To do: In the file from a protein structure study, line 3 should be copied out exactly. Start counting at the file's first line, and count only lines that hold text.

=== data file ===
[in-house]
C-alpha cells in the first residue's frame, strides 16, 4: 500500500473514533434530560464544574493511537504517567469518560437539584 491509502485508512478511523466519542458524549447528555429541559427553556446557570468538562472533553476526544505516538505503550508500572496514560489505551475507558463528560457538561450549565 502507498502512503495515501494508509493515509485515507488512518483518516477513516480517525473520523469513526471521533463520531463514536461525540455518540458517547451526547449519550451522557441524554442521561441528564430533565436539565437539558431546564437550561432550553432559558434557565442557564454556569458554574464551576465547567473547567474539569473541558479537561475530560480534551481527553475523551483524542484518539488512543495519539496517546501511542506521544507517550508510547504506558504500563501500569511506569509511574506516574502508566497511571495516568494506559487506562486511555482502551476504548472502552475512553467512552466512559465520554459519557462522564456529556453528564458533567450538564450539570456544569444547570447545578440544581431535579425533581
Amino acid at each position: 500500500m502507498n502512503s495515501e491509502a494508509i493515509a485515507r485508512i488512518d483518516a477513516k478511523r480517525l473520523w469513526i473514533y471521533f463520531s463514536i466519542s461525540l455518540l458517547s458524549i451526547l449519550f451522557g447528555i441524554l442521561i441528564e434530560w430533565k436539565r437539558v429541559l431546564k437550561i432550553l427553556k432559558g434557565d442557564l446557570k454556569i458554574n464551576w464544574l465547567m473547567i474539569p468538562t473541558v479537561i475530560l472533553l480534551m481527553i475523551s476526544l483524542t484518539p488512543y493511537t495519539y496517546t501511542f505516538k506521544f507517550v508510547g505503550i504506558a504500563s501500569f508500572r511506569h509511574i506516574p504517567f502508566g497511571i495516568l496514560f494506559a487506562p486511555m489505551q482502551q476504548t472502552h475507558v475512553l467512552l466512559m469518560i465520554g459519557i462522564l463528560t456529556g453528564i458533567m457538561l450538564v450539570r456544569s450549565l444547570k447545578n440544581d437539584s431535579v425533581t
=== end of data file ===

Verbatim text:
Amino acid at each position: 500500500m502507498n502512503s495515501e491509502a494508509i493515509a485515507r485508512i488512518d483518516a477513516k478511523r480517525l473520523w469513526i473514533y471521533f463520531s463514536i466519542s461525540l455518540l458517547s458524549i451526547l449519550f451522557g447528555i441524554l442521561i441528564e434530560w430533565k436539565r437539558v429541559l431546564k437550561i432550553l427553556k432559558g434557565d442557564l446557570k454556569i458554574n464551576w464544574l465547567m473547567i474539569p468538562t473541558v479537561i475530560l472533553l480534551m481527553i475523551s476526544l483524542t484518539p488512543y493511537t495519539y496517546t501511542f505516538k506521544f507517550v508510547g505503550i504506558a504500563s501500569f508500572r511506569h509511574i506516574p504517567f502508566g497511571i495516568l496514560f494506559a487506562p486511555m489505551q482502551q476504548t472502552h475507558v475512553l467512552l466512559m469518560i465520554g459519557i462522564l463528560t456529556g453528564i458533567m457538561l450538564v450539570r456544569s450549565l444547570k447545578n440544581d437539584s431535579v425533581t